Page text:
Tess Vigeland: The newspaper world is still grappling with enormous changes to its industry prompted by the Internet. Most recently, several papers including the New Orleans Times-Picayune and three in Alabama announced they would cut circulation to fewer than seven days a week and shift their focus to online news delivery.
But there are plenty of people out there who don’t want to get their news online. Folks like Susan Leara, a 40-year subscriber to The Birmingham News.
Susan Leara: I was in shock. I really and truly thought, “Whoever made this decision has really and truly lost their mind.”
So what becomes of those who prefer print to pixels? Gigi Douban reports from Birmingham.
Gigi Douban: Call them casualties. When a newspaper goes digital and prints less, hardcore readers clinging to their daily papers are fresh out of luck.
Hunter George: That’s the tough part, and those are the people who are writing the letters to the editor that are appearing every week in the newspaper.
That’s Hunter George, retired executive editor of The Birmingham News.
George: They feel hurt, and they feel let down, and they’re going to miss seven days a week of the newspaper. But you know the world is changing.
So newspaper publishers are trying to change, too, shifting to digital platforms. Cutting back on print while not eliminating it entirely, George says, is a bold experiment. And it’s one that other newspaper publishers will watch closely.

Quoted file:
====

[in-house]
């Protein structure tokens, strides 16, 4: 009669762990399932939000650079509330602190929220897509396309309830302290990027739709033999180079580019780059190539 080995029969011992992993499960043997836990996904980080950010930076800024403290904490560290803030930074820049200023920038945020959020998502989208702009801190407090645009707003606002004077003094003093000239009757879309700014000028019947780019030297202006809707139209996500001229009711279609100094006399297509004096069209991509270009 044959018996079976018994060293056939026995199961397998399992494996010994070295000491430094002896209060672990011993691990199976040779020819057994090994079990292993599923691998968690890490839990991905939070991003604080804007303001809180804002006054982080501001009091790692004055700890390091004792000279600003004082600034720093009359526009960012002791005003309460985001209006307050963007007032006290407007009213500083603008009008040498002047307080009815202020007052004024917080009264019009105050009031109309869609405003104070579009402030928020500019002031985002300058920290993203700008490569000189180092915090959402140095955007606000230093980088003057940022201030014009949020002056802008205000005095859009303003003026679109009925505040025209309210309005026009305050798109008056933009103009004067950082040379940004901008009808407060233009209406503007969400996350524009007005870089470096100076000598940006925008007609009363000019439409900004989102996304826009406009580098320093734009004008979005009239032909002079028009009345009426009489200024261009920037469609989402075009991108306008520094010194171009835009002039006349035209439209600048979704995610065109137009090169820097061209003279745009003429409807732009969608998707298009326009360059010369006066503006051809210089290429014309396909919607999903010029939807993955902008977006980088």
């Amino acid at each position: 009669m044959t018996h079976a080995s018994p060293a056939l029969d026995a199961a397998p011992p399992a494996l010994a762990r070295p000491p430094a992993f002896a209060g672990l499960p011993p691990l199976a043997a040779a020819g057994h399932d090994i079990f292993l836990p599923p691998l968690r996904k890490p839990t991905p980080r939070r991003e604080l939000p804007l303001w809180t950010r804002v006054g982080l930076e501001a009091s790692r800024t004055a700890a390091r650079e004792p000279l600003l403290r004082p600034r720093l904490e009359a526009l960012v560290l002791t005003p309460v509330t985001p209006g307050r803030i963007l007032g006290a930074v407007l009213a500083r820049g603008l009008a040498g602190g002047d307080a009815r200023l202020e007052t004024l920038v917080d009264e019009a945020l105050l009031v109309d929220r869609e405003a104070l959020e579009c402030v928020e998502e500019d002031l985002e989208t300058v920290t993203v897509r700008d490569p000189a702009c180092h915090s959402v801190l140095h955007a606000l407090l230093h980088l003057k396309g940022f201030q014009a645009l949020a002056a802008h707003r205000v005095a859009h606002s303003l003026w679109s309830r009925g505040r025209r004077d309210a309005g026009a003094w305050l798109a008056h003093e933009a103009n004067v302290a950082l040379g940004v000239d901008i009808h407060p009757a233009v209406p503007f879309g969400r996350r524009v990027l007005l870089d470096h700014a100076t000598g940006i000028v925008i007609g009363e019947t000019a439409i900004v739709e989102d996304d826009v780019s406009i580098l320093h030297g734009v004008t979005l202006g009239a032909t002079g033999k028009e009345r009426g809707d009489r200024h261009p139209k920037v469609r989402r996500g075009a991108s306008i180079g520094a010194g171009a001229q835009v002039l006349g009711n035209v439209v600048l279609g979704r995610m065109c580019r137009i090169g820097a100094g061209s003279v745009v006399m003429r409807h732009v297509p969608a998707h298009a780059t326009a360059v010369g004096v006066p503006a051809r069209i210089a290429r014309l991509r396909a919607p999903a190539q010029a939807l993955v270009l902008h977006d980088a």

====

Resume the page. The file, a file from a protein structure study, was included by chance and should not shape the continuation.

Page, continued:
George: If this works here in Alabama and New Orleans, you’re going to see newspaper companies all over America asking themselves whether they need to publish seven days a week. Four days a week? Maybe Sunday only?
When papers do scale back, they’re sure to keep the heaviest advertising days — Sunday, Wednesday and Friday. And if traditional newspaper readers aren’t thrilled, it’s not that big a deal, according to Robert Picard, editor of the Journal of Media Business Studies.
Robert Picard: Well some readers will probably be lost, but essentially most newspapers today have already lost those people that aren’t hardcore news readers.
The big question is whether a scaled back staff can cover Birmingham’s local scene the way it was covered before the cutbacks.
In Birmingham, I’m Gigi Douban for Marketplace.
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